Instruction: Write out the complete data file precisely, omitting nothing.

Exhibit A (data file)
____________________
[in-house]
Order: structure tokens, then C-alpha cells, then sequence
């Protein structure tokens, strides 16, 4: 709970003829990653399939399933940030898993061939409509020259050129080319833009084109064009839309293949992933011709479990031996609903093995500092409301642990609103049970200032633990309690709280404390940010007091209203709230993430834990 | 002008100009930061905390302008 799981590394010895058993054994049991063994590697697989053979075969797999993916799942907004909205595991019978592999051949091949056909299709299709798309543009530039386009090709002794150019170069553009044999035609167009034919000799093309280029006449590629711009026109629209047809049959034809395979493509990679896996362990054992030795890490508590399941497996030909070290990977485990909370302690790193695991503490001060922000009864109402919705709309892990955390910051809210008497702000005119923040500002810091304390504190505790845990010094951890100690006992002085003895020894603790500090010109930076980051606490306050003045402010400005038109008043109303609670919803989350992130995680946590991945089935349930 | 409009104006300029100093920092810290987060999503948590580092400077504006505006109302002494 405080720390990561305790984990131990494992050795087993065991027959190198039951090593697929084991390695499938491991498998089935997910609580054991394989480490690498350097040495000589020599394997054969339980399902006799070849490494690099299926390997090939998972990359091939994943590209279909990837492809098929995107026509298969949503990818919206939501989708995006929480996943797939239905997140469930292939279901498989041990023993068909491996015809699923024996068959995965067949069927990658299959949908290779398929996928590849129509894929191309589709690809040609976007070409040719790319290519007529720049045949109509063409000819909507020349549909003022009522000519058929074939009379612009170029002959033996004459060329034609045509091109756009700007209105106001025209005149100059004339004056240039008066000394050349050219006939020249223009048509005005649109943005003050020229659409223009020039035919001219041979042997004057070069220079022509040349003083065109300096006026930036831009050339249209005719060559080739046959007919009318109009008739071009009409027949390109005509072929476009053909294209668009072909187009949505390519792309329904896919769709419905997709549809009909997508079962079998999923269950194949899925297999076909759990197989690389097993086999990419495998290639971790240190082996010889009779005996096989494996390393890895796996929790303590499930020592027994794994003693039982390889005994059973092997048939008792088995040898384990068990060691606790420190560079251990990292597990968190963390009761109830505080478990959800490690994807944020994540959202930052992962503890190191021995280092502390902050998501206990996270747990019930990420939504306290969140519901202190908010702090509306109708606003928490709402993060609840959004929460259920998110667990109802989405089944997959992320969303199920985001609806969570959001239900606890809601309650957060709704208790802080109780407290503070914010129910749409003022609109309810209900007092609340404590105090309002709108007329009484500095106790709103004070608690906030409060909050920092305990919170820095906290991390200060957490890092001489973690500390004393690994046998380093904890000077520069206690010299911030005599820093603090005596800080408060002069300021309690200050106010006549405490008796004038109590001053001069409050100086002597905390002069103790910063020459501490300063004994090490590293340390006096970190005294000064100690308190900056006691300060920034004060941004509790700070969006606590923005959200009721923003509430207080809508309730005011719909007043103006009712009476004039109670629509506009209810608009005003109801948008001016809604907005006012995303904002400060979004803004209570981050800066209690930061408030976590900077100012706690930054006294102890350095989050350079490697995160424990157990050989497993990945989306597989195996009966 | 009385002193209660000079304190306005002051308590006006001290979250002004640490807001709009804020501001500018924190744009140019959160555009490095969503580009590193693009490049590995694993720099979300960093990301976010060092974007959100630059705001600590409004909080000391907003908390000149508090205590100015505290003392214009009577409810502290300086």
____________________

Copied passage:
[in-house]
Order: structure tokens, then C-alpha cells, then sequence
């Protein structure tokens, strides 16, 4: 709970003829990653399939399933940030898993061939409509020259050129080319833009084109064009839309293949992933011709479990031996609903093995500092409301642990609103049970200032633990309690709280404390940010007091209203709230993430834990 | 002008100009930061905390302008 799981590394010895058993054994049991063994590697697989053979075969797999993916799942907004909205595991019978592999051949091949056909299709299709798309543009530039386009090709002794150019170069553009044999035609167009034919000799093309280029006449590629711009026109629209047809049959034809395979493509990679896996362990054992030795890490508590399941497996030909070290990977485990909370302690790193695991503490001060922000009864109402919705709309892990955390910051809210008497702000005119923040500002810091304390504190505790845990010094951890100690006992002085003895020894603790500090010109930076980051606490306050003045402010400005038109008043109303609670919803989350992130995680946590991945089935349930 | 409009104006300029100093920092810290987060999503948590580092400077504006505006109302002494 405080720390990561305790984990131990494992050795087993065991027959190198039951090593697929084991390695499938491991498998089935997910609580054991394989480490690498350097040495000589020599394997054969339980399902006799070849490494690099299926390997090939998972990359091939994943590209279909990837492809098929995107026509298969949503990818919206939501989708995006929480996943797939239905997140469930292939279901498989041990023993068909491996015809699923024996068959995965067949069927990658299959949908290779398929996928590849129509894929191309589709690809040609976007070409040719790319290519007529720049045949109509063409000819909507020349549909003022009522000519058929074939009379612009170029002959033996004459060329034609045509091109756009700007209105106001025209005149100059004339004056240039008066000394050349050219006939020249223009048509005005649109943005003050020229659409223009020039035919001219041979042997004057070069220079022509040349003083065109300096006026930036831009050339249209005719060559080739046959007919009318109009008739071009009409027949390109005509072929476009053909294209668009072909187009949505390519792309329904896919769709419905997709549809009909997508079962079998999923269950194949899925297999076909759990197989690389097993086999990419495998290639971790240190082996010889009779005996096989494996390393890895796996929790303590499930020592027994794994003693039982390889005994059973092997048939008792088995040898384990068990060691606790420190560079251990990292597990968190963390009761109830505080478990959800490690994807944020994540959202930052992962503890190191021995280092502390902050998501206990996270747990019930990420939504306290969140519901202190908010702090509306109708606003928490709402993060609840959004929460259920998110667990109802989405089944997959992320969303199920985001609806969570959001239900606890809601309650957060709704208790802080109780407290503070914010129910749409003022609109309810209900007092609340404590105090309002709108007329009484500095106790709103004070608690906030409060909050920092305990919170820095906290991390200060957490890092001489973690500390004393690994046998380093904890000077520069206690010299911030005599820093603090005596800080408060002069300021309690200050106010006549405490008796004038109590001053001069409050100086002597905390002069103790910063020459501490300063004994090490590293340390006096970190005294000064100690308190900056006691300060920034004060941004509790700070969006606590923005959200009721923003509430207080809508309730005011719909007043103006009712009476004039109670629509506009209810608009005003109801948008001016809604907005006012995303904002400060979004803004209570981050800066209690930061408030976590900077100012706690930054006294102890350095989050350079490697995160424990157990050989497993990945989306597989195996009966 | 009385002193209660000079304190306005002051308590006006001290979250002004640490807001709009804020501001500018924190744009140019959160555009490095969503580009590193693009490049590995694993720099979300960093990301976010060092974007959100630059705001600590409004909080000391907003908390000149508090205590100015505290003392214009009577409810502290300086």